Arts Entertainments

New York, New York – Without a doubt, a Helluva City!

New York City is said to have a certain unusual quality. New York can devastate an individual or elevate their level of play, desire, or purpose in an exciting way. As they say, if you can get there, you can get anywhere… or you can leave with your tail between your legs.

As a New York native, born in East Harlem, I know that it is unique and I must say that it deserves the attention it receives as one of the most spectacular cities in the world for the following reasons.

It is a fact that New York City is the commercial center of the United States, as well as the heart of American advertising, fashion, publishing, and radio and television broadcasting. It is the distillation of industry, commerce, communication, entertainment, sports and the arts, and has a generous representation of diverse ethnic and religious groups. Simply put, it’s the melting pot for which America is famous. It has a positive effect on the creative abilities of its inhabitants. I want to mention that the five main boroughs that make up and add to the fame of New York City are Manhattan, Brooklyn, The Bronx, Queens and Staten Island. Each municipality deserves recognition for its magnificent monuments, treasured historical sites, rich history, and achievements. Yes, this diversity and non-stop electric action is what New York City is all about, and where millions visit each year to witness the riches and results of the creative power of the people.

As for the inhabitants and non-inhabitants of this huge metropolis known as the “Big Apple”, there are several groups of people: First, we have the native New Yorker. These are the people whose birthplace is New York City. Regardless of where they need to go, there will always be some emotional attachment to their roots. Second, we have the out-of-towners who seem to gravitate towards the big city. They take up residence with enthusiasm, either because of the many opportunities the city presents, or simply because they feel lucky to live close to others of their own kind. The adventurous and productive type. Third, let’s not forget the millions of frustrated commuters who travel back and forth to get to and work in the city. Finally, with all the attractions and entertainment the city has to offer, there is the never-ending flow of millions of day-trippers and tourists out of the city.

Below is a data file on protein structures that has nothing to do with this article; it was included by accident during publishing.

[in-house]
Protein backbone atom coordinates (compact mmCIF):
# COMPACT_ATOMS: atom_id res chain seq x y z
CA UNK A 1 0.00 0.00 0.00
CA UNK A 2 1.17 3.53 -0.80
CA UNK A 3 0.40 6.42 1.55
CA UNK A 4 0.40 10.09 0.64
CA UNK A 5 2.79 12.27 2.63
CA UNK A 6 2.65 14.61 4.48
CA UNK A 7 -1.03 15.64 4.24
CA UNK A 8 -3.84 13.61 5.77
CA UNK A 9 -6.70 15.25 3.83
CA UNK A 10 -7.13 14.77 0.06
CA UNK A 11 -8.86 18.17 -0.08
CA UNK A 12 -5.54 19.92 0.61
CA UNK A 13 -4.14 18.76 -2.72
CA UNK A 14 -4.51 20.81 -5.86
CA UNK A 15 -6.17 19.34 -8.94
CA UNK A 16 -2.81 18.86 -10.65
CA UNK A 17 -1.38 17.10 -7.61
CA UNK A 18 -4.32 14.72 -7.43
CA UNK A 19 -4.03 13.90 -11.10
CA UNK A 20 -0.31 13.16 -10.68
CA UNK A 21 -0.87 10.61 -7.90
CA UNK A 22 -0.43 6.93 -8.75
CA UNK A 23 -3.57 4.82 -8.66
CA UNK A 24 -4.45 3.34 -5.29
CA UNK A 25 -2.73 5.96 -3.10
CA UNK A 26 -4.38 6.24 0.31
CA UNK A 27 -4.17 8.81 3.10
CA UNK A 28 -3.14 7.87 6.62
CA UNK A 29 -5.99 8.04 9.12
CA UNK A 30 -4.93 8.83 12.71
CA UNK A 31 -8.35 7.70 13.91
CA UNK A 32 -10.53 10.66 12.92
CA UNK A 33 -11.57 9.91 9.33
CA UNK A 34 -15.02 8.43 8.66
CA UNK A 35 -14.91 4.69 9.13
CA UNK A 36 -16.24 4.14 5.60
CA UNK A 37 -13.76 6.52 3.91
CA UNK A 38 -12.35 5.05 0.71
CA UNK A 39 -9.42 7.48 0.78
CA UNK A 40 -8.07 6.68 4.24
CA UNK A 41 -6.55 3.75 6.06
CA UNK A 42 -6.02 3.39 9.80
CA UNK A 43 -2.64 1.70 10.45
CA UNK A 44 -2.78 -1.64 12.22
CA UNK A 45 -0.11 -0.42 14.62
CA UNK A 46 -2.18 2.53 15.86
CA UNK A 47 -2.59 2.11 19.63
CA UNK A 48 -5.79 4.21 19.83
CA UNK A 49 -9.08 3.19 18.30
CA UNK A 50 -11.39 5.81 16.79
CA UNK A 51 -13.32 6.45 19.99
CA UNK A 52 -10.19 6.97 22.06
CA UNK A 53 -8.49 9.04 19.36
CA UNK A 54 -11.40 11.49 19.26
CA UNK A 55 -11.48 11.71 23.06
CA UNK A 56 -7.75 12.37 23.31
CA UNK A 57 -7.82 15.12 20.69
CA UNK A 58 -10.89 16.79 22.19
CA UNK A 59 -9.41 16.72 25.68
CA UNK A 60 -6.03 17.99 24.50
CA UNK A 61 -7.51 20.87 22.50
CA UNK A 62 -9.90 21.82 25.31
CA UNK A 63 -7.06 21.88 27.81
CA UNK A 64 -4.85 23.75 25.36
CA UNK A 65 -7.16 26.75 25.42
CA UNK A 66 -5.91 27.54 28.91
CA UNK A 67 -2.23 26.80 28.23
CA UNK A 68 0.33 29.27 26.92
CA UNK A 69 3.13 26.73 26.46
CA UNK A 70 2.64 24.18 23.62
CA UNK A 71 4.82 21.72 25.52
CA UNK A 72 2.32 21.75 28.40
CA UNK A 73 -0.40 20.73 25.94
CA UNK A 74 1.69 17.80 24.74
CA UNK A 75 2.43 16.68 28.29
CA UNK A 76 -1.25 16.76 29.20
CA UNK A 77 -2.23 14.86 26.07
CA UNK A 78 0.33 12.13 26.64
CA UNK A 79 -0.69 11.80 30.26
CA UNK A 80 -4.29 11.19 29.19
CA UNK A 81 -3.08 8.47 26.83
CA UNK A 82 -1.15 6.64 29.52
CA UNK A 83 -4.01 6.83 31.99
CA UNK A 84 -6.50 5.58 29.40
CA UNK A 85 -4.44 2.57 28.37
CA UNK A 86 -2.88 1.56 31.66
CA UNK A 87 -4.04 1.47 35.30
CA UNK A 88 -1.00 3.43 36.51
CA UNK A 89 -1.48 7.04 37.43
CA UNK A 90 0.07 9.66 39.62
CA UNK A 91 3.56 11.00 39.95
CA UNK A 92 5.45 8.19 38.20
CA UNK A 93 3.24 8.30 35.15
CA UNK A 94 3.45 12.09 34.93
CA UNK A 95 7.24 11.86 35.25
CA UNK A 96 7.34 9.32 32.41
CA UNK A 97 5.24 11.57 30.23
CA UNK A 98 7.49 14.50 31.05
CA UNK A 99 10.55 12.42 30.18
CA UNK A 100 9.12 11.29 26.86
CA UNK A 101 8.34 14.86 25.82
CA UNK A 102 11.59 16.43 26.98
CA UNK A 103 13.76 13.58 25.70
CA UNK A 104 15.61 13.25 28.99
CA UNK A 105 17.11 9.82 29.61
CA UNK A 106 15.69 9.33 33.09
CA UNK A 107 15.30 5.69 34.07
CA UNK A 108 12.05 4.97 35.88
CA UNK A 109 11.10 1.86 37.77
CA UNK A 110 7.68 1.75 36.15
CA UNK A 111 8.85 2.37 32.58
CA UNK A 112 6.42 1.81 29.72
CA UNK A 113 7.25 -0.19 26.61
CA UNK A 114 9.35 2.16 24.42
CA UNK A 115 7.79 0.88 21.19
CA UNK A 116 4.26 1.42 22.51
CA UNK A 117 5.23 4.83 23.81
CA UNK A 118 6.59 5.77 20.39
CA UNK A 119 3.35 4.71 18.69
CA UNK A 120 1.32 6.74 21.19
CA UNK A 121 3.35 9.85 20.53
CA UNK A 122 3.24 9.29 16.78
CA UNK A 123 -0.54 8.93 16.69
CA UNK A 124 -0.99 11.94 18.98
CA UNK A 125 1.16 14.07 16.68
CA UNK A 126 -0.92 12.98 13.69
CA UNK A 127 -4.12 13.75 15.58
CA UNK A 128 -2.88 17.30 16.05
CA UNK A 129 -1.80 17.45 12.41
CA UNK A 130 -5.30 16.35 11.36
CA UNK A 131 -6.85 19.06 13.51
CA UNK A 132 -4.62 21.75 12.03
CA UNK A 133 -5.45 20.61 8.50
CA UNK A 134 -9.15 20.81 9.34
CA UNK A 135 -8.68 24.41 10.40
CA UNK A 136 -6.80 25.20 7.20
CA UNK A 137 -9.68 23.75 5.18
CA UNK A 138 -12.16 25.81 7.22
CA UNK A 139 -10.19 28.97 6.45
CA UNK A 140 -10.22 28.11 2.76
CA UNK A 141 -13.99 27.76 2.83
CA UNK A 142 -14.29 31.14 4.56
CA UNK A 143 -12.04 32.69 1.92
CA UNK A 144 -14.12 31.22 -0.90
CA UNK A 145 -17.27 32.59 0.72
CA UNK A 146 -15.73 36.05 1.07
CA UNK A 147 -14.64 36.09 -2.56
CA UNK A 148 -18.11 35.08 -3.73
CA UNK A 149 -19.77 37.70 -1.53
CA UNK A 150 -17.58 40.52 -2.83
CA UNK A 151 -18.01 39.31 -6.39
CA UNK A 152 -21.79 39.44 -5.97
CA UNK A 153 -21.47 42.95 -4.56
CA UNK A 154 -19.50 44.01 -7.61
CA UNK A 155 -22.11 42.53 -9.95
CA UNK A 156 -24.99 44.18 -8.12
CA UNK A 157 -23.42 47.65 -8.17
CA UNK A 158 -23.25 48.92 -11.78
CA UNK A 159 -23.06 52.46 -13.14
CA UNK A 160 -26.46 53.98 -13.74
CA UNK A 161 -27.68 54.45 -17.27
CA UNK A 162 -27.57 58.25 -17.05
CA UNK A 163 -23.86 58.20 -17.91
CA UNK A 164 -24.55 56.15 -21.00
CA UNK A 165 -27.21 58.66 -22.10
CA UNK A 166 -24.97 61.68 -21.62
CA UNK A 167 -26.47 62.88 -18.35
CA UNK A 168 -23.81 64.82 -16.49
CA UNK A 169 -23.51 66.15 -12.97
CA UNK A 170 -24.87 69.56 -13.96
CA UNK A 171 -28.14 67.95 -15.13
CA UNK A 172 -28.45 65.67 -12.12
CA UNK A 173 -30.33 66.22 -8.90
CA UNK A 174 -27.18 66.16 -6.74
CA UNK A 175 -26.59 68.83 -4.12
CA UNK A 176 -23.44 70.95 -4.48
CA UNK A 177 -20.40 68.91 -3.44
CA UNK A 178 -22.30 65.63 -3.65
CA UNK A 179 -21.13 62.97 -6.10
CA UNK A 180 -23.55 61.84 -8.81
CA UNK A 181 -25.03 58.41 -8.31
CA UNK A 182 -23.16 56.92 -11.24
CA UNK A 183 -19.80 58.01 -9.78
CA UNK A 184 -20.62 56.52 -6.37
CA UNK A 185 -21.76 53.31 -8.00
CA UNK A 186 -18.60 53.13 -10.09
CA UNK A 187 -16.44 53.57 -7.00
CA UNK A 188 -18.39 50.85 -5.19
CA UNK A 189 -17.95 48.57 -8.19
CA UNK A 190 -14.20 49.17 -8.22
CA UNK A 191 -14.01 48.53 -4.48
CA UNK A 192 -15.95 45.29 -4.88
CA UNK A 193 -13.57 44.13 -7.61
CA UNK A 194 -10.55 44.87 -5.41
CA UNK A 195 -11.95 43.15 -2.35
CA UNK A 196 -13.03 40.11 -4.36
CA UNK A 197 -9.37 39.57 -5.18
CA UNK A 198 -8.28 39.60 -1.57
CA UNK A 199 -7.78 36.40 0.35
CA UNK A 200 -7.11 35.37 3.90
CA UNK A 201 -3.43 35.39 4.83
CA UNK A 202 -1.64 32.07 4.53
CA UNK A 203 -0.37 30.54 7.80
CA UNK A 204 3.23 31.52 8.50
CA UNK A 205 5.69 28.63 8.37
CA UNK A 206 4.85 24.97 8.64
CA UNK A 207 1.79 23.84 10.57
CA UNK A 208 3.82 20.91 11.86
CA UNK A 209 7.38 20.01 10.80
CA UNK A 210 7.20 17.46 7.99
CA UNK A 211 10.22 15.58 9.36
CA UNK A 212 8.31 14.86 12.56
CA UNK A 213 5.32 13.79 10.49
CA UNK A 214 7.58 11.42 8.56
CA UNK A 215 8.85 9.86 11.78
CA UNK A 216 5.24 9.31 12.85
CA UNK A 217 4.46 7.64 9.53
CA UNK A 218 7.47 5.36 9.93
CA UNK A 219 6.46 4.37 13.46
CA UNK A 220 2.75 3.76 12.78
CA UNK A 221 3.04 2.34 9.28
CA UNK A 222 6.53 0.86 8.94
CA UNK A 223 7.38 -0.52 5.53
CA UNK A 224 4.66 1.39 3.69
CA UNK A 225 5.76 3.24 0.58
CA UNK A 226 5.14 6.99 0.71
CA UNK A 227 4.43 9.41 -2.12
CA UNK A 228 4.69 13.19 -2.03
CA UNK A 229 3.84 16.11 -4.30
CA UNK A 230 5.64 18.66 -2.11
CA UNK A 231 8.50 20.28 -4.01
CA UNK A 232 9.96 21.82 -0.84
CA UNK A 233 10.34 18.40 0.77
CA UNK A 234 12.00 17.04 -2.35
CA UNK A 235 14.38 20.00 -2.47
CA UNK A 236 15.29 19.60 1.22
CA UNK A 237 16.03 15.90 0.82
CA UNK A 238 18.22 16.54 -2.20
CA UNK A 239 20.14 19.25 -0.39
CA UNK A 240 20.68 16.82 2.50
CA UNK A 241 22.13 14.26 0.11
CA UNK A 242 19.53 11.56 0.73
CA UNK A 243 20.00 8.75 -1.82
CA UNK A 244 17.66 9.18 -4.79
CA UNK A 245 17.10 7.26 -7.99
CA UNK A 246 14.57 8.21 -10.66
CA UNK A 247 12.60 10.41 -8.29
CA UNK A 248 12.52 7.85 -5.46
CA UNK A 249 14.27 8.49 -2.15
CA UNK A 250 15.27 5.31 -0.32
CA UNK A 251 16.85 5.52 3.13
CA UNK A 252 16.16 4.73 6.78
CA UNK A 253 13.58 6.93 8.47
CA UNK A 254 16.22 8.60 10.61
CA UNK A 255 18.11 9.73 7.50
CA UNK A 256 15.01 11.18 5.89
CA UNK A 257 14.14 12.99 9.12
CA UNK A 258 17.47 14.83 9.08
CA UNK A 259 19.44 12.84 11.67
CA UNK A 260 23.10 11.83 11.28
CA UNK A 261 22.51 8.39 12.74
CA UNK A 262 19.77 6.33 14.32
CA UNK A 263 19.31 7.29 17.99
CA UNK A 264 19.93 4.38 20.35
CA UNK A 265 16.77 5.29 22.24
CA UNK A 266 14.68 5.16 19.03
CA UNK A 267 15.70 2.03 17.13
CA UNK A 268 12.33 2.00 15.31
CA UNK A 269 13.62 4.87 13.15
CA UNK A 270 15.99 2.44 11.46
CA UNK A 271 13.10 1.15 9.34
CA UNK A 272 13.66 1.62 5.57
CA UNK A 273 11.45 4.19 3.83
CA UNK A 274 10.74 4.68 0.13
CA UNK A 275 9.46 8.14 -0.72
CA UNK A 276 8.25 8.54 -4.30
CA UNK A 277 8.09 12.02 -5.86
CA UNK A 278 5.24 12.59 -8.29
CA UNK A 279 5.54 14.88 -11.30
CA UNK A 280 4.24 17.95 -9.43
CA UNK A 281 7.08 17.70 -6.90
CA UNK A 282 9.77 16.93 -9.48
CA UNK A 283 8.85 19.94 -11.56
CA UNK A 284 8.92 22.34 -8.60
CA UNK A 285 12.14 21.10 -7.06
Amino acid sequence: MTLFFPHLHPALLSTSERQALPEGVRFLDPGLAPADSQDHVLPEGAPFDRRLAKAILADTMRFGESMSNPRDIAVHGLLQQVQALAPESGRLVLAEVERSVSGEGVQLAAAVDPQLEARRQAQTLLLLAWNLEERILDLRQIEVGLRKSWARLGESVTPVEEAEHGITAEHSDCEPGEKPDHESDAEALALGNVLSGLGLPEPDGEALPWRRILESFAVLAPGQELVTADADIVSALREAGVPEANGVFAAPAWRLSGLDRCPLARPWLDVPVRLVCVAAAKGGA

Although New York City can have many positive characteristics, there is also a strong negative side to living in a metropolis of this magnitude. As the city becomes progressively more crowded, there is increased concern, irritability, and open hostility caused by the fact that the city is overcrowded with people. It is almost impossible to find an empty taxi, parking space or even a seat on the bus or train. This has hardened New Yorkers.

People label New Yorkers offensive because of their verbal qualities. To some extent, that may be true, but portraying all New Yorkers as vulgar is wrong. There are a significant number of civilized and sophisticated New Yorkers. However, we do have some people who speak their minds when they are upset, not all, but some. But let’s not forget the tremendous sense of humor that characterizes most New Yorkers. Colloquialisms are part of their everyday life, which can also be interpreted as impolite, such as: “That one could plant potatoes with those dirty ears”, “Why don’t you take a long walk along a short pier”, “Hey, don’t spit in the air, it could fall on your nose”; “Don’t let your mouth run until your brain is running”; “Oy Vey! With those bags, you need a pair of pairs of shoes”; “He couldn’t make a noun and a verb agree if his life depended on it”; “I hope he lives to be 150 and looks like it,” and so on.

Some people have been ridiculed for his unique ‘Noo Yawker’ accent. Here are some examples: “Gedoutahea, you’re turning me on!” “Yes, I smoke Noo Yawk.” “I would have ja ged a grab!” “Did’ju or did’ja”, “Would’ju or would’ja”, “Soopah (Super)”, “Sure I’m on the top floor”, “Wawda” (water), “I’ll have a toner samwidge” (tuna sandwich), “I’d try my best to tell you if my brudda wasn’t here”, “Fugheddaboudit! I ain’t saying nuttin” and “My mudda and fodda go on Downa Shaw Ohn Lawnguylund”.

Accustomed to social, political, and economic upheaval, crime, overcrowding, blighted neighborhoods, intolerable housing, exorbitant rents, and high taxes, native New Yorkers accept the turbulence associated with daily life as a normal and unavoidable way of life. However, that doesn’t stop them from openly vocalizing their frustrations and tensions with expressions like: “Apartments are so expensive unless you live in a rat infested roach hotel,” “Those hawkers will rob you blind, selling hot merchandise no less,” “There’s no place to park unless you stack your cars on top of each other,” “Hey, Gee! Some of the neighborhoods look like a war zone,” “I’ve got doors on my windows and three locks on my door”. doesn’t that tell you something?” “I hate summer, it smells like last year’s crap is still around…” and so on.

Yet despite all the discomforts, horrible tragedies and miseries, miraculously, most of those who throng the city streets choose to stay. New York, New York, without a doubt is an incredible city.